What a wonderful day on Española Island!
This isolated island, located on the southeastern side of the Galapagos, is one of the oldest in the archipelago, geologically speaking. The volcanic landscape is breathtaking with high cliffs and white sand beaches.
Española is home for many species that are not only endemic to the Galapagos but endemic to the island. Española mockingbirds, Española lava lizards, Española marine iguanas, and the waved albatross are the most representative of the endemic species.
Early in the morning, National Geographic Islander II anchored at Gardner Bay. The spectacular pure white sand beach is beautiful. The sun was shining, and the Galapagos sea lions that call this paradise home rested near the aquamarine water.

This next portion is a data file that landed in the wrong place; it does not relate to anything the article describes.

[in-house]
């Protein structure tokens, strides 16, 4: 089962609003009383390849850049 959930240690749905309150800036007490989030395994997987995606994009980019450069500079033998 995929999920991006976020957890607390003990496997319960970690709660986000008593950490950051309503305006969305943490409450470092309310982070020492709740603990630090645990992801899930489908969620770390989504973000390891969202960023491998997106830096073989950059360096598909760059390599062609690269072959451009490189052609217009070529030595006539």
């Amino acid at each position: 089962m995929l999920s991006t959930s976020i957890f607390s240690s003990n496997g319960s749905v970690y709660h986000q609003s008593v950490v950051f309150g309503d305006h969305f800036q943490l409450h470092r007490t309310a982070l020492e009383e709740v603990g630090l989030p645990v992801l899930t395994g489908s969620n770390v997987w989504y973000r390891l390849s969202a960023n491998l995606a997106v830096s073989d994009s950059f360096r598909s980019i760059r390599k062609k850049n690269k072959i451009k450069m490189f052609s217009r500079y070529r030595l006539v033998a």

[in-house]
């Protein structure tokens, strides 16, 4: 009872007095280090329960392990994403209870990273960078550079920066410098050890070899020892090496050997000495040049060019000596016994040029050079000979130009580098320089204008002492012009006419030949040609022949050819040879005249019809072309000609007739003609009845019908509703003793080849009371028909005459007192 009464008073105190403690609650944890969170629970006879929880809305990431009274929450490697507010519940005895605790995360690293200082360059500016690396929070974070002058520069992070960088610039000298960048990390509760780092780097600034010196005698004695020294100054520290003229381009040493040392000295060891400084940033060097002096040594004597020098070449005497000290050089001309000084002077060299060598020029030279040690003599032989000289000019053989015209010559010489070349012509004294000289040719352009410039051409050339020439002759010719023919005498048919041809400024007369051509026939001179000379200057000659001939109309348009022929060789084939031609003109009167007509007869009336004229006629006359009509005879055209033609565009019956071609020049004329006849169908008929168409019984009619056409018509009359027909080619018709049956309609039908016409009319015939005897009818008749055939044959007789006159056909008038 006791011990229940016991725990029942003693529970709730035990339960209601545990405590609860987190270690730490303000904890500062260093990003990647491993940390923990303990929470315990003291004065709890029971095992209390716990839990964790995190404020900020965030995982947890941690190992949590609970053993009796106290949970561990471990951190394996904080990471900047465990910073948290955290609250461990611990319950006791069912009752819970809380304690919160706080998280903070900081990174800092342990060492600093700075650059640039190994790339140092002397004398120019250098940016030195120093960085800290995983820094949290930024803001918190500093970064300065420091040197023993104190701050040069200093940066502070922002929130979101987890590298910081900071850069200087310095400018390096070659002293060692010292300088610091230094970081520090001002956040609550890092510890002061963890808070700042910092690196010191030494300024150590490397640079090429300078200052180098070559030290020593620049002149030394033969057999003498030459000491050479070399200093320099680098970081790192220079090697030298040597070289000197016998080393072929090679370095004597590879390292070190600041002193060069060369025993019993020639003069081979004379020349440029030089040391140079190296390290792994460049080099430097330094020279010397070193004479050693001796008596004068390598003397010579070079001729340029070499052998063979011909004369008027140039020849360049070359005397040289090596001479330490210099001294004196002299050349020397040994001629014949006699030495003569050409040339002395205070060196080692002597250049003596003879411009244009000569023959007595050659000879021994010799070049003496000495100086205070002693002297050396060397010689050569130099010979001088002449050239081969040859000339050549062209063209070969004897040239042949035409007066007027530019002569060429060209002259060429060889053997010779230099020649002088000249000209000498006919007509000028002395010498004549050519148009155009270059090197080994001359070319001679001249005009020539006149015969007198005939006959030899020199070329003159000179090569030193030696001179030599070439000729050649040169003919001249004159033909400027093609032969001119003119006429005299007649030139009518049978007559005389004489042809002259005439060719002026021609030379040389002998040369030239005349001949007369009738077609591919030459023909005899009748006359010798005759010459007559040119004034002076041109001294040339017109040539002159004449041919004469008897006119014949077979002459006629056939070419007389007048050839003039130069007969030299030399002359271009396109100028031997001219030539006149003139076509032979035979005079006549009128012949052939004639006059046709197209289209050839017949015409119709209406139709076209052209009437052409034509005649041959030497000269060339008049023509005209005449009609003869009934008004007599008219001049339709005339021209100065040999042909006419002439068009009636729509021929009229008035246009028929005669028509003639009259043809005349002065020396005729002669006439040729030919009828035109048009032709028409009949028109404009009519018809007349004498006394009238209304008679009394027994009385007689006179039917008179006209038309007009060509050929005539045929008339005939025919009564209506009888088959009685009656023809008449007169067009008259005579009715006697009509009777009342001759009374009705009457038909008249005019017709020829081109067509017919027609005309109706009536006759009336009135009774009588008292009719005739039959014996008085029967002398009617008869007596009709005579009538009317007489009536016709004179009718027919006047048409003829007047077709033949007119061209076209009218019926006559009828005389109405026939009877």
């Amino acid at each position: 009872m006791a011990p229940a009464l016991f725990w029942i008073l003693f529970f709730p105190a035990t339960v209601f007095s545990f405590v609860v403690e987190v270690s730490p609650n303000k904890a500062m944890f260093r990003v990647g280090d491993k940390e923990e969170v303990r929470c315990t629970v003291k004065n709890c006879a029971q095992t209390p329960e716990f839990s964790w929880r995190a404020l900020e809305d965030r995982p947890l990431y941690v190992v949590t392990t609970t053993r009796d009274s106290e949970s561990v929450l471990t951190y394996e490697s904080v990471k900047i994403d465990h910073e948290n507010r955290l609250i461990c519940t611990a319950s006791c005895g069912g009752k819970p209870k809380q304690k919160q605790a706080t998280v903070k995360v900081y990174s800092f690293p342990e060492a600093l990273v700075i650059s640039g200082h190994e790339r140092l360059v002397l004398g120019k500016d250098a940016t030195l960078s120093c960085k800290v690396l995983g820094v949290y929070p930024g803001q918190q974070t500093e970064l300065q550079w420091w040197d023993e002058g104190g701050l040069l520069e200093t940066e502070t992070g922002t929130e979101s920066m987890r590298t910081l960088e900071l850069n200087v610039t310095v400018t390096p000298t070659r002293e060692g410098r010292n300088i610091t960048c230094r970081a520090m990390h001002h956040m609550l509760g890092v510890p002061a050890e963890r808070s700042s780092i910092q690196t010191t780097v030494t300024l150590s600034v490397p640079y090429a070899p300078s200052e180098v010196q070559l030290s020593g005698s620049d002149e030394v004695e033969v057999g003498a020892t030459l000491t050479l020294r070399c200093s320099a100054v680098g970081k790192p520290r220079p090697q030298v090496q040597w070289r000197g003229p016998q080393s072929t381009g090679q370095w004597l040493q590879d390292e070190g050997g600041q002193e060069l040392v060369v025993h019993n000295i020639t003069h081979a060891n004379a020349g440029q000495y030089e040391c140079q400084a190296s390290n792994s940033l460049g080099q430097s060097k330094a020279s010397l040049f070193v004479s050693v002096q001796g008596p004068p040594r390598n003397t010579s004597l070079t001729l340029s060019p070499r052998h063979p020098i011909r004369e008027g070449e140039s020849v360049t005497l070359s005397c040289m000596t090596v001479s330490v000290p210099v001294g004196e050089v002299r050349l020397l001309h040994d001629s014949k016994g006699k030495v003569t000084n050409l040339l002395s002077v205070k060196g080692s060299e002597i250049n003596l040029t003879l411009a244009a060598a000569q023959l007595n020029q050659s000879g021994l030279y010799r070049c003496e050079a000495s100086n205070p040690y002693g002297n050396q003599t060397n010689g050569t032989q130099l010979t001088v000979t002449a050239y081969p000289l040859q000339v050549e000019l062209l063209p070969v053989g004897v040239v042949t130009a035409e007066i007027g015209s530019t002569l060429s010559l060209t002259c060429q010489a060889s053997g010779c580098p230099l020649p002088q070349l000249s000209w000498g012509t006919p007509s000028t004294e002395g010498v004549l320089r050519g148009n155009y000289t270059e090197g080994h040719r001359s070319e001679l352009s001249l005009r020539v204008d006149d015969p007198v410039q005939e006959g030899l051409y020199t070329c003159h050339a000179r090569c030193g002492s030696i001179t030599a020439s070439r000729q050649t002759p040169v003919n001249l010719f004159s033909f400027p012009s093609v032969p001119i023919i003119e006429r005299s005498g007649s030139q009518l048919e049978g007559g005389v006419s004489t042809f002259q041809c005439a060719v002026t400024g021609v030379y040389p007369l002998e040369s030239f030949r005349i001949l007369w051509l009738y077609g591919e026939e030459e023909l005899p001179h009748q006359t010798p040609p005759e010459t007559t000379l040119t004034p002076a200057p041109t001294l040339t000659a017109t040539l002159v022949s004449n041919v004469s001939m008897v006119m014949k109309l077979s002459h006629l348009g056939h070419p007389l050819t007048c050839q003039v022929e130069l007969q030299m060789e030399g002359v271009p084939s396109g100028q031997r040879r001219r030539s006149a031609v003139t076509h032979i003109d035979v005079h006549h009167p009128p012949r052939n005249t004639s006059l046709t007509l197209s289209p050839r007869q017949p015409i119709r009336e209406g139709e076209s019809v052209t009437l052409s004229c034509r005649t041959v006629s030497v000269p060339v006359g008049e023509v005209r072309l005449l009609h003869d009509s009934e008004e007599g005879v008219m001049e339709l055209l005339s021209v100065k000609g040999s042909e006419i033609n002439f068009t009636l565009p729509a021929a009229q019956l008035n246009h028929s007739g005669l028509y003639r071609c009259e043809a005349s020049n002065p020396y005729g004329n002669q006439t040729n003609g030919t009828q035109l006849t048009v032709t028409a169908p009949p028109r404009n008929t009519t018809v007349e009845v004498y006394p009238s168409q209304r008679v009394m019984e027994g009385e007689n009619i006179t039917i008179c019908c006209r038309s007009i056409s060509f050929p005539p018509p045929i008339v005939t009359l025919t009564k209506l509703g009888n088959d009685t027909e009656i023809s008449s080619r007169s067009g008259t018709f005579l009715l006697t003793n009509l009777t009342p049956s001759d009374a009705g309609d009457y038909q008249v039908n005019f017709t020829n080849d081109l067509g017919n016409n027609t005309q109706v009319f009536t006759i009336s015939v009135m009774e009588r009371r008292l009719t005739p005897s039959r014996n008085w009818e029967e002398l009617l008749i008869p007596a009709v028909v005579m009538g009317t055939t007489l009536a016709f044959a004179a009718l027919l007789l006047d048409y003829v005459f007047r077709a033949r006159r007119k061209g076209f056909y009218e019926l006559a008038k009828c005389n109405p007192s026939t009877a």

In the afternoon, we visited Punta Suarez. We followed a long, rocky trail as we explored. Myriads of colorful marine iguanas and marine birds were seen everywhere. We admired and photographed blue-footed boobies and Nazca boobies. We had a wonderful surprise today, as well. We spotted a couple waved albatrosses, one of the most beautiful marine birds in the world. During the last week in December, these birds normally abandon the island to venture into the open ocean for several months. At sunset, we returned to the ship with our minds filled with so many memories. Our hearts were replenished by the much-needed tonic of wilderness. Galapagos always evokes wonder in its visitors.